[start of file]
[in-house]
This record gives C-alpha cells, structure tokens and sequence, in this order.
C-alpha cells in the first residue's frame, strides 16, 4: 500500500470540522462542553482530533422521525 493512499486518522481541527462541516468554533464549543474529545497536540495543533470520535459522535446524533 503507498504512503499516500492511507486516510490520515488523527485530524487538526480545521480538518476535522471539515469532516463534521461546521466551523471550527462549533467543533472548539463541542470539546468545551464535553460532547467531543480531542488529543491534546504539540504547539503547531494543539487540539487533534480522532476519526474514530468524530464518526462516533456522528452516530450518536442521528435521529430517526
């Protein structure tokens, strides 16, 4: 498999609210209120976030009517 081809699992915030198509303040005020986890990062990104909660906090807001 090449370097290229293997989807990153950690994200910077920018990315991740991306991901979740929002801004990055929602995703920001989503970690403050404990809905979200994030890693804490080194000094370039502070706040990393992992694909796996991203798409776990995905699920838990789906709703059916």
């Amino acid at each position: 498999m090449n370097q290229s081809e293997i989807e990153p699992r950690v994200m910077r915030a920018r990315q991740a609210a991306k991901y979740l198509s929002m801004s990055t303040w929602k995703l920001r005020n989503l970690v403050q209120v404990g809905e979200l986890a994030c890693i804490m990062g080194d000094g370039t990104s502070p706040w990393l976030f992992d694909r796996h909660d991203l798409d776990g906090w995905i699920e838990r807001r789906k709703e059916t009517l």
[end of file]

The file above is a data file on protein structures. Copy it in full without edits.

[in-house]
This record gives C-alpha cells, structure tokens and sequence, in this order.
C-alpha cells in the first residue's frame, strides 16, 4: 500500500470540522462542553482530533422521525 493512499486518522481541527462541516468554533464549543474529545497536540495543533470520535459522535446524533 503507498504512503499516500492511507486516510490520515488523527485530524487538526480545521480538518476535522471539515469532516463534521461546521466551523471550527462549533467543533472548539463541542470539546468545551464535553460532547467531543480531542488529543491534546504539540504547539503547531494543539487540539487533534480522532476519526474514530468524530464518526462516533456522528452516530450518536442521528435521529430517526
């Protein structure tokens, strides 16, 4: 498999609210209120976030009517 081809699992915030198509303040005020986890990062990104909660906090807001 090449370097290229293997989807990153950690994200910077920018990315991740991306991901979740929002801004990055929602995703920001989503970690403050404990809905979200994030890693804490080194000094370039502070706040990393992992694909796996991203798409776990995905699920838990789906709703059916």
């Amino acid at each position: 498999m090449n370097q290229s081809e293997i989807e990153p699992r950690v994200m910077r915030a920018r990315q991740a609210a991306k991901y979740l198509s929002m801004s990055t303040w929602k995703l920001r005020n989503l970690v403050q209120v404990g809905e979200l986890a994030c890693i804490m990062g080194d000094g370039t990104s502070p706040w990393l976030f992992d694909r796996h909660d991203l798409d776990g906090w995905i699920e838990r807001r789906k709703e059916t009517l």